In our sinful and weakened condition we are not able to handle much glory.  It is a sad commentary on who we are, but we simply would not survive all the tension if every week was like last week. The Easter joy; two services; Easter breakfast; the baptism of Hadley; the hymns; the body and blood of Jesus—that was about as good as earth can get!  But it’s overwhelming. It’s no wonder that the pews are usually near to empty the Sunday after Easter. On the other hand, an amazing experience of glory is reserved in heaven for us. But there we will be able to handle, and even rejoice in, endless wonder.  In the mean time, we resemble those disciples more than we may know.  We know He is risen, alive, at the right hand of the Father interceding for us.  However, turning “what we know to be true” into “something lived out daily” is far easier said than done.

Jesus knew the load of guilt His disciples were carrying, and that to heap any more on them would crush their spirits.  And so the first words they heard from Him after His resurrection were words of comfort and hope: “Peace be with you.”  There could be no doubt that Jesus had forgiven them their weakness, their failure to stand by Him, their sin of doubting His Word.  Does He not do the same for you?  He knows the load of guilt you carry.  He knows there are times when your spirits are nearly crushed by your sins.  He knows that there is nothing you can do to lighten the load.  And He is not about to burden you with even more guilt.  That is why He shouldered the guilt for us.  Jesus does not answer your guilt with even more guilt.  He meets your sin head on with the life that He gave and the death that He endured, with the wounds He suffered and with the shame He bore.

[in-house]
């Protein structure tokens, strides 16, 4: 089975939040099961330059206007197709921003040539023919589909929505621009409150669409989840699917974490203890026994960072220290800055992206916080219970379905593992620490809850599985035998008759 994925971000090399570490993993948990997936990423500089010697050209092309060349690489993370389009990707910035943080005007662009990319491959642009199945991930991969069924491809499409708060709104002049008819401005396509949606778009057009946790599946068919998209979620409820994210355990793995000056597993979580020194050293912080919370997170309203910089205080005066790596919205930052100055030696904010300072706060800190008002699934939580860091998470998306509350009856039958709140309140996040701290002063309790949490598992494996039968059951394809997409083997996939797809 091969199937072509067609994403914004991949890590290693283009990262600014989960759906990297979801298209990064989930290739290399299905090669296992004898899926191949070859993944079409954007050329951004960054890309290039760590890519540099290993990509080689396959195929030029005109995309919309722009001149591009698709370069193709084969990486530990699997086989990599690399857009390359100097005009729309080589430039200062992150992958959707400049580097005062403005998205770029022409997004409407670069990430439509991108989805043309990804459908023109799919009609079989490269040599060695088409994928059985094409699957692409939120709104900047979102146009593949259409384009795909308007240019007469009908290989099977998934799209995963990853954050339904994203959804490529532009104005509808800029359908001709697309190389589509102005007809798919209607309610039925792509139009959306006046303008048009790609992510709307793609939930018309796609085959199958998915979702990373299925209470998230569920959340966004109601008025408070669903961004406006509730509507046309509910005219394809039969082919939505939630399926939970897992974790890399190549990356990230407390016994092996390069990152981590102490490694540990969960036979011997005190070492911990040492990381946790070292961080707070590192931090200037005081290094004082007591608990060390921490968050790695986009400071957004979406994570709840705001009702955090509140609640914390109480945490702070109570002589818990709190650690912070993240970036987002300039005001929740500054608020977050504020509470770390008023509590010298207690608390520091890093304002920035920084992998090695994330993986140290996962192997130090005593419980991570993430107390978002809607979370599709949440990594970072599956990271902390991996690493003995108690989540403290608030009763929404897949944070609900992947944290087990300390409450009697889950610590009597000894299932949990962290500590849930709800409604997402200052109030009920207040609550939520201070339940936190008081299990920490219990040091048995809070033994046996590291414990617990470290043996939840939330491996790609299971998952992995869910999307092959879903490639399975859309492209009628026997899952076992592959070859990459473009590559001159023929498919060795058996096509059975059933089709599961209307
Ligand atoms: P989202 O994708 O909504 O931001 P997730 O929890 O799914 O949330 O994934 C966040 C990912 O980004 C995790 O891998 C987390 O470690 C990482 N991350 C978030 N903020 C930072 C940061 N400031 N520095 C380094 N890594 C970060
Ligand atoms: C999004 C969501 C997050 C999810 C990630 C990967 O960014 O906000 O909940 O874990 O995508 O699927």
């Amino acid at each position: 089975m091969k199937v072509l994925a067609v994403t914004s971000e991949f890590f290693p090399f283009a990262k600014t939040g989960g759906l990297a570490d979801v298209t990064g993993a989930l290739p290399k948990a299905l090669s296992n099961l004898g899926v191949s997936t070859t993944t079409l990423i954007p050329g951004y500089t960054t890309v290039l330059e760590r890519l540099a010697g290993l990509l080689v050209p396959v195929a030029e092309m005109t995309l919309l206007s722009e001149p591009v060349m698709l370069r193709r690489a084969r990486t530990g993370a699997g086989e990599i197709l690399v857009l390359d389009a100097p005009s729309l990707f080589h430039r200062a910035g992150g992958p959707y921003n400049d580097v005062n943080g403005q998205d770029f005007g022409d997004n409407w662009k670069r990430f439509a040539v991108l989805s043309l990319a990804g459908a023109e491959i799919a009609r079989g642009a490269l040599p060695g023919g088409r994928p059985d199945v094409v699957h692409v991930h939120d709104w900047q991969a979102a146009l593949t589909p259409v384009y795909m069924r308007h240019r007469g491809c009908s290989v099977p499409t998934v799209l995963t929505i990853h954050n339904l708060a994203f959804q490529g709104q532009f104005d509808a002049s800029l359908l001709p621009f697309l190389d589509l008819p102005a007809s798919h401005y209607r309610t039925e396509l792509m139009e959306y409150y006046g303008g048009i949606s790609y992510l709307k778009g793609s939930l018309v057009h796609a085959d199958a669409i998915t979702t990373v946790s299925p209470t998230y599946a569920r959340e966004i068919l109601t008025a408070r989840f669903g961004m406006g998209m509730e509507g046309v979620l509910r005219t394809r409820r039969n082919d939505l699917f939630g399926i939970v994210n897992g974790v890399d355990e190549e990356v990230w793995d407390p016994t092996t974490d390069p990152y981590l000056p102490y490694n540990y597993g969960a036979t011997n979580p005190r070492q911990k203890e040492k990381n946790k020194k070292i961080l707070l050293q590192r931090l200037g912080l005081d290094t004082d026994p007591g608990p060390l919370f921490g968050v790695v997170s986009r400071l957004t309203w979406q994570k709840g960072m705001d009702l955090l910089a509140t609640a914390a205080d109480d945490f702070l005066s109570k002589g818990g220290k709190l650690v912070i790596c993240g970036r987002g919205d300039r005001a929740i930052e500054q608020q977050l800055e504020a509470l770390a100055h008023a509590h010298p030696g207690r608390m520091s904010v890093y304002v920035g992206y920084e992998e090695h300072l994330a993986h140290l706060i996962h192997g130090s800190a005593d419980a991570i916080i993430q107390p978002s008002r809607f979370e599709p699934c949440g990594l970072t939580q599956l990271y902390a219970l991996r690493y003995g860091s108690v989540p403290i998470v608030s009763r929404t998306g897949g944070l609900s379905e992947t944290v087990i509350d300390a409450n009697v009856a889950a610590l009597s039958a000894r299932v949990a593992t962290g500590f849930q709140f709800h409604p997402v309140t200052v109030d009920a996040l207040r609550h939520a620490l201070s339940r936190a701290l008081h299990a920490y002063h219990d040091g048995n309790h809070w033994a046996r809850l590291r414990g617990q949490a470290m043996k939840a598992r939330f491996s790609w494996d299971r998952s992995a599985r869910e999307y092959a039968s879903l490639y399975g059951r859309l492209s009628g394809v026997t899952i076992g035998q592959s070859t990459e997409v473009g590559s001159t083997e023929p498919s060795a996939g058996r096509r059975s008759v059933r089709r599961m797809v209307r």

Thomas learned this for Himself.  If there was one of the remaining disciples who would make things hard for himself, it was Thomas.  This was not the first time Thomas had openly expressed his doubts.  On the night of His betrayal, when Jesus had told His disciples that He was about to return to His Father, and that He was going there to prepare a place for them, and that they would follow Him there, Thomas said: “Lord, we do not know where you are going, and how can we know the way?”  It would take more than a few words to sell him on what Jesus is promising.  And now, Thomas is absent when Jesus first appears.  His fellow disciples told him later that they had seen Jesus, but he was not about to have any of that.  You know the rest of the story.  Jesus appeared again on the next Sunday evening, and it was to Thomas in particular that He showed His wounded hands and feet and side, with the admonition: “Do not be faithless, but believing.”  Jesus would not have Thomas faithless, any more than He would have the others be faithless; nor would He have us be faithless.

And so it is to us, too, that He shows the marks of His suffering.  In Holy Baptism, we die to sin with Him, and are raised to newness of life with Him.  In His Word, He sets before the eyes of our faith His blessed cross, the place of His suffering and our redemption.  As much as we might like to have been in that room when Jesus appeared, we have no such need.  For He brings to us everything He gave to them. Even when we are at our lowest, even when our spirits seem crushed under burdens we cannot bear, even when we have fled from Him in fear of what it will mean to follow after Him, He still comes to us, and says to us as we approach the altar, “Peace be with you.”  And as we consume His very body and blood, all our guilt is lifted away, all our thoughts and hopes are returned to Him; and, like Thomas, we kneel before Him and confess, “My Lord and my God!”  Alleluia! Christ is risen! He is risen indeed! Alleluia! In the name of the Father and of the Son (+) and of the Holy Spirit.  Amen. 

The peace of God which passes all understanding will keep your hearts and minds in Christ Jesus always.  Amen.